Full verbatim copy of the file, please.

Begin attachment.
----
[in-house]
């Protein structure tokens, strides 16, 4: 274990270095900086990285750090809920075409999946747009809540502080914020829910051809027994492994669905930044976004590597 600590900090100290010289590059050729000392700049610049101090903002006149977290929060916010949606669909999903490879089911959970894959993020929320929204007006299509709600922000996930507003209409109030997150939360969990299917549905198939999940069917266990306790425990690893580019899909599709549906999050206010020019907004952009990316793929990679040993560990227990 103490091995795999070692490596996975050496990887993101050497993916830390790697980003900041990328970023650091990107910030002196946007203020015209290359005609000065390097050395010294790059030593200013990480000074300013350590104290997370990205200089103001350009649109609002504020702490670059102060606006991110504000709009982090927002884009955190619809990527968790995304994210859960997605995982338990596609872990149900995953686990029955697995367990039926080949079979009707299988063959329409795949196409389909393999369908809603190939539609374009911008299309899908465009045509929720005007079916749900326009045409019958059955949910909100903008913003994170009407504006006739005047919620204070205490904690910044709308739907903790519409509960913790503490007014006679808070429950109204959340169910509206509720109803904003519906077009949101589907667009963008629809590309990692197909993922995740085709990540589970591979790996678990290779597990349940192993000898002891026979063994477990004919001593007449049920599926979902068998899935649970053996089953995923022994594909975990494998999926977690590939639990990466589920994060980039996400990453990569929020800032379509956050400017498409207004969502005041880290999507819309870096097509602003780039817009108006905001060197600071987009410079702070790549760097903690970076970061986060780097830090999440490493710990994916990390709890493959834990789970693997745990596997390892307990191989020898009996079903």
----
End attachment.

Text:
[in-house]
């Protein structure tokens, strides 16, 4: 274990270095900086990285750090809920075409999946747009809540502080914020829910051809027994492994669905930044976004590597 600590900090100290010289590059050729000392700049610049101090903002006149977290929060916010949606669909999903490879089911959970894959993020929320929204007006299509709600922000996930507003209409109030997150939360969990299917549905198939999940069917266990306790425990690893580019899909599709549906999050206010020019907004952009990316793929990679040993560990227990 103490091995795999070692490596996975050496990887993101050497993916830390790697980003900041990328970023650091990107910030002196946007203020015209290359005609000065390097050395010294790059030593200013990480000074300013350590104290997370990205200089103001350009649109609002504020702490670059102060606006991110504000709009982090927002884009955190619809990527968790995304994210859960997605995982338990596609872990149900995953686990029955697995367990039926080949079979009707299988063959329409795949196409389909393999369908809603190939539609374009911008299309899908465009045509929720005007079916749900326009045409019958059955949910909100903008913003994170009407504006006739005047919620204070205490904690910044709308739907903790519409509960913790503490007014006679808070429950109204959340169910509206509720109803904003519906077009949101589907667009963008629809590309990692197909993922995740085709990540589970591979790996678990290779597990349940192993000898002891026979063994477990004919001593007449049920599926979902068998899935649970053996089953995923022994594909975990494998999926977690590939639990990466589920994060980039996400990453990569929020800032379509956050400017498409207004969502005041880290999507819309870096097509602003780039817009108006905001060197600071987009410079702070790549760097903690970076970061986060780097830090999440490493710990994916990390709890493959834990789970693997745990596997390892307990191989020898009996079903």